Section 87 provides for an amendment to the Organisation of Working Time Act 1997 to bring it into line with the rulings of the Court of Justice of the European Union in the Schultz-Hoff line of cases regarding how time spent on sick leave should be treated for the purposes of the accrual of annual leave. It will allow workers who are on long-term sick leave to accrue and retain annual leave for up to 15 months from the end of the year in which it is accrued, thus bringing the Organisation of Working Time Act into line with the rulings of the Court of Justice of the EU. It is considered that the 15-month period strikes the right balance between respecting the entitlements of employees and minimising the cost to the Exchequer and employers while bringing the legislation into line with EU law. Amendments Nos. 134 to 136, inclusive, amend section 87 and are required to implement fully the rulings of the Court of Justice of the EU in the Schultz-Hoff line of cases. These amendments will provide that an employee who leaves employment and who has accrued annual leave entitlement will be entitled to payment in lieu of the leave not taken calculated on the same basis as if the employee had returned to work on the date of leaving the employment.
These amendments are being introduced on Committee Stage in the Seanad since it was not possible to have the text ready in time for Report Stage in the Dáil. We had always intended to include them. It was simply a question of getting the drafting ready.
Amendment No. 137 is in the name of Senator Norris. We recognise that the language proposed by the Senator is already in use in legislation. For example, it appears in the Safety, Health and Welfare at Work Act 2005, the Employment Permits Act 2006 and, more recently, the Protected Disclosures Act 2014. The provisions on penalisation in those Acts, including threatening penalisation, were considered in detail in the specific context of those legislative instruments when they were being prepared and enacted. The language proposed is correct and in use. However, the purpose of the Workplace Relations Bill is only to provide for the streamlining of structures and procedures that will make the navigation of employment rights and associated compliance and enforcement systems far more user-friendly. If substantial changes to employment law had been intended to be effected by this Bill, those changes would have been highlighted at the time of the public consultation and people would have been afforded an opportunity to consider them. Substantial changes to employment rights legislation, such as those proposed by the Senator in this amendment, fall outside the scope of the Bill. That is not to say they cannot be addressed at a later stage. It is simply that this Bill is mainly about procedures and structures. We understand the wording is already used in other legislation. The wording is correct. It would have meant far more work at this stage on this Bill and we are not prepared to go back into it, because we want to get this moving along if we can. We are not going to accept the amendment at this stage.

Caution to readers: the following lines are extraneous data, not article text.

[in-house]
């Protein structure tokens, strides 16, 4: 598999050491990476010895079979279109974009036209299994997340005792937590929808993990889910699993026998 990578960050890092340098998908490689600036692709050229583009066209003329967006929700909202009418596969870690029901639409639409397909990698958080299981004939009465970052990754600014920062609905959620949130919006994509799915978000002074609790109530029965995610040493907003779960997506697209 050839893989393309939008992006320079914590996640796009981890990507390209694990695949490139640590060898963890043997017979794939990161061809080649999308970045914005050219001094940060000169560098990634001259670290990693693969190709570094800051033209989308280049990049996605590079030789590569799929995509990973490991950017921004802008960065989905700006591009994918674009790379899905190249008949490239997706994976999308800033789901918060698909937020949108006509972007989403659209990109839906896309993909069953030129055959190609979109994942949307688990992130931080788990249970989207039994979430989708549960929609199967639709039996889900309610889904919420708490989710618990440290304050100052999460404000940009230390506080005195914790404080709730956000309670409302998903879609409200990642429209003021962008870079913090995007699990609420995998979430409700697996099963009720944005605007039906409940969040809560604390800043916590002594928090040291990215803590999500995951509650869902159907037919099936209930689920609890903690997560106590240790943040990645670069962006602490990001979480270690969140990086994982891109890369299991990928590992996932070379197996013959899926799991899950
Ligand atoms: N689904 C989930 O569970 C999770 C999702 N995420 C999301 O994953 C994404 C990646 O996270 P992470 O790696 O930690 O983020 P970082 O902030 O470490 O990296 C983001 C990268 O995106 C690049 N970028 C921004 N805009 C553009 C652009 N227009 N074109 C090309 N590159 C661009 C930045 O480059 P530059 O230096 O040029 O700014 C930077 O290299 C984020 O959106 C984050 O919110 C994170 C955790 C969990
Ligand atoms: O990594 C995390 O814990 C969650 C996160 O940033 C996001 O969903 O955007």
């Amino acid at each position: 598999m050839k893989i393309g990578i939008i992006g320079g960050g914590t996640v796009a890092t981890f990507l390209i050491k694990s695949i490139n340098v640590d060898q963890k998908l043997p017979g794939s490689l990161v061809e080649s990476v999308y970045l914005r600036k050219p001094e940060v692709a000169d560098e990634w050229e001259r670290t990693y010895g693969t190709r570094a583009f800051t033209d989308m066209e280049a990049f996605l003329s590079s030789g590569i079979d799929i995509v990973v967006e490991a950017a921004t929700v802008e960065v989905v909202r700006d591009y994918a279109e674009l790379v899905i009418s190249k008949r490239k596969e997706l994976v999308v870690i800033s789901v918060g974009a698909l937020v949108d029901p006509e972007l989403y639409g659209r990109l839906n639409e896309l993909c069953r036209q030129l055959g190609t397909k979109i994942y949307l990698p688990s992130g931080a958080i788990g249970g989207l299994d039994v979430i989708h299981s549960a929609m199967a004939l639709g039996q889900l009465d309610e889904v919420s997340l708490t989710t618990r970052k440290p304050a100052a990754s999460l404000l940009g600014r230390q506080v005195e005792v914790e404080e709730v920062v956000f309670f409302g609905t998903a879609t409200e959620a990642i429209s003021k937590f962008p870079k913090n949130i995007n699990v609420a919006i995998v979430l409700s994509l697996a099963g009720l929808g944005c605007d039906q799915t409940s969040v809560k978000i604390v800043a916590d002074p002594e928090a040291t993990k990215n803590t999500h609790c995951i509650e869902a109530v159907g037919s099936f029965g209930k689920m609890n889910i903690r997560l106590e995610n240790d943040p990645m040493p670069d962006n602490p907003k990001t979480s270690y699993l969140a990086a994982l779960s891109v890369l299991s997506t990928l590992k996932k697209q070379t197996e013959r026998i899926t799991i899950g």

Which amendment are we talking about?
We are on amendments Nos. 134 to 136, inclusive.
Sorry, I may have gone too far.
Which amendment is it?
I added in amendment No. 137.
The Minister of State anticipated me.
We will cover that when we get there.
That is no problem.